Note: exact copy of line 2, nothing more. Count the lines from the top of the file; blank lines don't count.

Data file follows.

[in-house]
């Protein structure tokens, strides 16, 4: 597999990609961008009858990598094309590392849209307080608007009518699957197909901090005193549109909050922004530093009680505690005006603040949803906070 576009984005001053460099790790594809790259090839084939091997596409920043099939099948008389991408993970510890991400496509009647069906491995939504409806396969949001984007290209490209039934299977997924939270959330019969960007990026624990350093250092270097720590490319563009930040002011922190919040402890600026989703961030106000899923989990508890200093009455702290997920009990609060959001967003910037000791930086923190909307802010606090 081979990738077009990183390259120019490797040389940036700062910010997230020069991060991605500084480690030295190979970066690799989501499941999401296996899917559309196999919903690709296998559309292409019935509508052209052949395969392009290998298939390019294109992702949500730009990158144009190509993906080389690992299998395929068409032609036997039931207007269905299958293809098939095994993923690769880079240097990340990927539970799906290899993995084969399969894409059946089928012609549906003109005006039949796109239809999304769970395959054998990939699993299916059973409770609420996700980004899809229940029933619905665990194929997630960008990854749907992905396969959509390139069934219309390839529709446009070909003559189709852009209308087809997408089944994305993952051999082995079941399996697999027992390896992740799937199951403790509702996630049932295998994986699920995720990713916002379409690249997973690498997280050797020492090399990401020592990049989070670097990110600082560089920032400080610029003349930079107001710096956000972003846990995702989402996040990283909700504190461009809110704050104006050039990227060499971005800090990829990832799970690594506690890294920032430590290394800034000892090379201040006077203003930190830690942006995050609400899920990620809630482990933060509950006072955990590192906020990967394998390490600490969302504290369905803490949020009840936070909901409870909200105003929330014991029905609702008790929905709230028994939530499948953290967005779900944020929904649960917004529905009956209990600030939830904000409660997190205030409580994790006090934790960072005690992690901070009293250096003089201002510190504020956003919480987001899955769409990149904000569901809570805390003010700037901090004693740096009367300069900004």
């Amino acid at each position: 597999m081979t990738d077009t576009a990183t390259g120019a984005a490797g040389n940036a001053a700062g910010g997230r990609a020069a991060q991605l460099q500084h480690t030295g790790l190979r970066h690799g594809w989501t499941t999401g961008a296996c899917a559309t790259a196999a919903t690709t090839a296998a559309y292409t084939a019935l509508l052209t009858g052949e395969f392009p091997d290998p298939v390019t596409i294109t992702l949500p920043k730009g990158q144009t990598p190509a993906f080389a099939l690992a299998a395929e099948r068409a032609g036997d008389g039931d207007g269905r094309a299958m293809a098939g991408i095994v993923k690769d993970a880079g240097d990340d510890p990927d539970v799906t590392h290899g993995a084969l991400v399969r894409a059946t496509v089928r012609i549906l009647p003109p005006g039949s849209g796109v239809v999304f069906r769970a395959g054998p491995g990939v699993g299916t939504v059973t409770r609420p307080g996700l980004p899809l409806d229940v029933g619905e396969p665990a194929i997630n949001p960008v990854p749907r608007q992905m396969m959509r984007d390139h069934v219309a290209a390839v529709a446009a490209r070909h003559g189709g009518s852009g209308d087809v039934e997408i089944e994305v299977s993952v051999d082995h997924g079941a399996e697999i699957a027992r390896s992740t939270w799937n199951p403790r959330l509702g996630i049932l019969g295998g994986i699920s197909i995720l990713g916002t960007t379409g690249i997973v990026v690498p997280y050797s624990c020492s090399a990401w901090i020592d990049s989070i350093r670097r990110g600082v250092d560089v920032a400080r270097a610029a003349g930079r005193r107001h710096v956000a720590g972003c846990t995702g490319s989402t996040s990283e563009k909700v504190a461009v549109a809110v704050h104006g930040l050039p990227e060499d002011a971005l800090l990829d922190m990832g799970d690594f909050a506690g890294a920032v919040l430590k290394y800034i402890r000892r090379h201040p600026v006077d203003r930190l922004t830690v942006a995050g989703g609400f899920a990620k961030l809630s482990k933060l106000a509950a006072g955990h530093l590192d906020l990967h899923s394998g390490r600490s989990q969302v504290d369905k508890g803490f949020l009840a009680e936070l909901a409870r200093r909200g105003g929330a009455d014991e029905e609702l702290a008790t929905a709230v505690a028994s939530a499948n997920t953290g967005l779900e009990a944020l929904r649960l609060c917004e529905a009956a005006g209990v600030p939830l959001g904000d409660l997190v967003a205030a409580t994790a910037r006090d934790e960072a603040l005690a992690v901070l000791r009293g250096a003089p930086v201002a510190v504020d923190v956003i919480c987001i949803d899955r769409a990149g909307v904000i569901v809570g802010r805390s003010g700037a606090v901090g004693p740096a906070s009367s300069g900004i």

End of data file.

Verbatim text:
């Protein structure tokens, strides 16, 4: 597999990609961008009858990598094309590392849209307080608007009518699957197909901090005193549109909050922004530093009680505690005006603040949803906070 576009984005001053460099790790594809790259090839084939091997596409920043099939099948008389991408993970510890991400496509009647069906491995939504409806396969949001984007290209490209039934299977997924939270959330019969960007990026624990350093250092270097720590490319563009930040002011922190919040402890600026989703961030106000899923989990508890200093009455702290997920009990609060959001967003910037000791930086923190909307802010606090 081979990738077009990183390259120019490797040389940036700062910010997230020069991060991605500084480690030295190979970066690799989501499941999401296996899917559309196999919903690709296998559309292409019935509508052209052949395969392009290998298939390019294109992702949500730009990158144009190509993906080389690992299998395929068409032609036997039931207007269905299958293809098939095994993923690769880079240097990340990927539970799906290899993995084969399969894409059946089928012609549906003109005006039949796109239809999304769970395959054998990939699993299916059973409770609420996700980004899809229940029933619905665990194929997630960008990854749907992905396969959509390139069934219309390839529709446009070909003559189709852009209308087809997408089944994305993952051999082995079941399996697999027992390896992740799937199951403790509702996630049932295998994986699920995720990713916002379409690249997973690498997280050797020492090399990401020592990049989070670097990110600082560089920032400080610029003349930079107001710096956000972003846990995702989402996040990283909700504190461009809110704050104006050039990227060499971005800090990829990832799970690594506690890294920032430590290394800034000892090379201040006077203003930190830690942006995050609400899920990620809630482990933060509950006072955990590192906020990967394998390490600490969302504290369905803490949020009840936070909901409870909200105003929330014991029905609702008790929905709230028994939530499948953290967005779900944020929904649960917004529905009956209990600030939830904000409660997190205030409580994790006090934790960072005690992690901070009293250096003089201002510190504020956003919480987001899955769409990149904000569901809570805390003010700037901090004693740096009367300069900004």